“The length of our days is seventy years
HOW true those words are! Life in this world is so often glutted with “trouble and sorrow.” Perhaps you have wondered, ‘Is it even possible to have a truly meaningful life now?’
Take, for example, Maria. She was always a very active person, but now, at the age of 84, she has become practically housebound. She is mentally active, but her body, it seems, no longer cooperates. How can she possibly feel that such a life is meaningful?
How about you? You may at some time have asked yourself whether your life is meaningful. Your work may be repetitive, tiring, and tedious. Your efforts or work may not be recognized. Even if you do have a measure of success, you may feel insecure regarding your future. At times, you may also feel lonely or depressed. Your family life may be marked by conflict and strife. You may have lost a loved one in death. A man named André was very close to his father, who suddenly fell ill and died. For André, it was a terrible blow, and it left a void that he feels will never be completely filled.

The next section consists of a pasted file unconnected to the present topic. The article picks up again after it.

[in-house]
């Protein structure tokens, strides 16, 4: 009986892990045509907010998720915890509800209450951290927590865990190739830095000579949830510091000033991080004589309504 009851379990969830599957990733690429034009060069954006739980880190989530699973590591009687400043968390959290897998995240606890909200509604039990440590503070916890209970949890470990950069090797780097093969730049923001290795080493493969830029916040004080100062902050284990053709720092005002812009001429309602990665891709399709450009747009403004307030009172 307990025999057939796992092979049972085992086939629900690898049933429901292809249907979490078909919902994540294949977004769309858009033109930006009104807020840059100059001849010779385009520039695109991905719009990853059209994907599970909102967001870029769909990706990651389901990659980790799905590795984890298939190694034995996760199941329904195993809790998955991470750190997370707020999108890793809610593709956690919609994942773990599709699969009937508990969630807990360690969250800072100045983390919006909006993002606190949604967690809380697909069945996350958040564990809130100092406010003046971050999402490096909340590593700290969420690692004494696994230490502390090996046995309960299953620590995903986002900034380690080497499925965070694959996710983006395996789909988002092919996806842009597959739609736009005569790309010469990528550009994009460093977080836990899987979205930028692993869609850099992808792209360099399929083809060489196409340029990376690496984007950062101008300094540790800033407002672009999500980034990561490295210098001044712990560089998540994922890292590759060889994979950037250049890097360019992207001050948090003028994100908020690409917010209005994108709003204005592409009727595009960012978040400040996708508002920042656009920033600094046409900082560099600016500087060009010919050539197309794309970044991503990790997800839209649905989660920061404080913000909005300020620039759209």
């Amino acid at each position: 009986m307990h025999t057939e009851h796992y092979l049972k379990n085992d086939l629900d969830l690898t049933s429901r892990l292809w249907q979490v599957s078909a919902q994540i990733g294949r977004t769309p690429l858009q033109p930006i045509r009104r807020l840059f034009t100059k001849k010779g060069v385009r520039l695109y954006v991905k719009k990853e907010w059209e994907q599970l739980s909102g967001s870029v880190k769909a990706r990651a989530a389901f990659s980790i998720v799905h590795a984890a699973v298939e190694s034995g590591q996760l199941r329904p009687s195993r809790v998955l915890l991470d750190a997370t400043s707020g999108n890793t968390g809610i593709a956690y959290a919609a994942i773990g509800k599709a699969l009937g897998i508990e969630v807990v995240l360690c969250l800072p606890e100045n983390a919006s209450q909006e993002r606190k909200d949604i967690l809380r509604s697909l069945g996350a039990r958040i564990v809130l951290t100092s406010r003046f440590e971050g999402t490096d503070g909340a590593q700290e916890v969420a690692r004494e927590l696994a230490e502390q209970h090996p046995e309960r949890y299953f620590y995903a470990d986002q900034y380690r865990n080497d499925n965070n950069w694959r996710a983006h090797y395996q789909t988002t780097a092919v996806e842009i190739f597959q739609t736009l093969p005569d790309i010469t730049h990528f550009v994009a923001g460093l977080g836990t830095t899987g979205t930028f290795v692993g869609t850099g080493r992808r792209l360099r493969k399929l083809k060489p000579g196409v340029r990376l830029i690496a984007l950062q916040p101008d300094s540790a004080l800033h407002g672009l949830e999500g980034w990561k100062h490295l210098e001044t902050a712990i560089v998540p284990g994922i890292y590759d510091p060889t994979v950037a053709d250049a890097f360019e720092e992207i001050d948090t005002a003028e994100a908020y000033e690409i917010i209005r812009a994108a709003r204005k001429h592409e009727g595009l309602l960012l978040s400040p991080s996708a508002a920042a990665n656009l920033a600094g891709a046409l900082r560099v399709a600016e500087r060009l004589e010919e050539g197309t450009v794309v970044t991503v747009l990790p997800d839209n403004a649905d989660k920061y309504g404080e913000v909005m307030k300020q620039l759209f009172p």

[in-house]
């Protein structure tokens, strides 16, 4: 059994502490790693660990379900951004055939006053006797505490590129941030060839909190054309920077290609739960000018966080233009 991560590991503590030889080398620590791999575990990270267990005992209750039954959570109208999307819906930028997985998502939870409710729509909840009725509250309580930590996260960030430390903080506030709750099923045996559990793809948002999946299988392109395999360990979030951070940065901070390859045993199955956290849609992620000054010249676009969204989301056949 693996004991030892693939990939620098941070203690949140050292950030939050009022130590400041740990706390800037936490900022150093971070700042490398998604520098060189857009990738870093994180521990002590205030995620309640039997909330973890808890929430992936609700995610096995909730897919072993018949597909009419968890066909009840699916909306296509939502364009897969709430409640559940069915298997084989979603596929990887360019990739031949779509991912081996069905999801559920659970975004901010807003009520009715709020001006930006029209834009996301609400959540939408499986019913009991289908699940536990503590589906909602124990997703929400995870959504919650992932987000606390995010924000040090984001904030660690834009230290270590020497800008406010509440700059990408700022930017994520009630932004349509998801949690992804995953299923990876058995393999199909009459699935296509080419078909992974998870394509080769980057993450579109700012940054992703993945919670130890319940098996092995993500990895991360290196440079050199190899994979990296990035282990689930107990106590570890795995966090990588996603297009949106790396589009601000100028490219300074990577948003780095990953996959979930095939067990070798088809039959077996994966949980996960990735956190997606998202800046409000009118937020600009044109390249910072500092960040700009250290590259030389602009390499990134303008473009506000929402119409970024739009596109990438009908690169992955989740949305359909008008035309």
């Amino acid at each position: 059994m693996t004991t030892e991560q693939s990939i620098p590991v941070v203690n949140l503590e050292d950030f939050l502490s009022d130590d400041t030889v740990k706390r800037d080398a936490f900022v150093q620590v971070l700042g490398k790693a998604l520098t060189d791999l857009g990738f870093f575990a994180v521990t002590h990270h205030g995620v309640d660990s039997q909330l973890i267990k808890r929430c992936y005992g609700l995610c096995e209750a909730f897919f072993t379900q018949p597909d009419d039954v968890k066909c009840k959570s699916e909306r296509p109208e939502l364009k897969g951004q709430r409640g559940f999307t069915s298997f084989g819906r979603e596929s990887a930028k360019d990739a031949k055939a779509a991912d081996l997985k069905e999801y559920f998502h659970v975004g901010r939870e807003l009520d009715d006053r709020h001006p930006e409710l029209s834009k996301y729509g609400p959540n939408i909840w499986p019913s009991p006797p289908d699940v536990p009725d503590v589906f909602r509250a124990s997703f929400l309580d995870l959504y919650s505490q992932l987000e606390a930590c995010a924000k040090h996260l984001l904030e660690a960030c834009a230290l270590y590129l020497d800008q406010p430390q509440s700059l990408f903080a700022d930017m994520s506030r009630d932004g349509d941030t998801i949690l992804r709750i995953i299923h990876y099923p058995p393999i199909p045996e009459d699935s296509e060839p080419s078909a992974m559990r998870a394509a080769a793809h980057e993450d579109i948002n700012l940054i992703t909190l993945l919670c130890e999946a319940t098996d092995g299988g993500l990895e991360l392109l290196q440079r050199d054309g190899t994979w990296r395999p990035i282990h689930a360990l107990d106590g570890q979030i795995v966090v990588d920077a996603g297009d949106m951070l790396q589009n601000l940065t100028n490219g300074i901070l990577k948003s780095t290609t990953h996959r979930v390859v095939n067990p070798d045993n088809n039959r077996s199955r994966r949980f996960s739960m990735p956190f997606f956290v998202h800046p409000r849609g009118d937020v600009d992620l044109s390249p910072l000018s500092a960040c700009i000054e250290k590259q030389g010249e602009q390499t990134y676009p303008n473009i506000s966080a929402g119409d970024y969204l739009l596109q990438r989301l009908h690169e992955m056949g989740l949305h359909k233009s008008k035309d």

No matter what trouble we may face, there is something we desperately need to know: Is a meaningful life really possible? We can find the answer in the life of a man who walked the earth some 2,000 years ago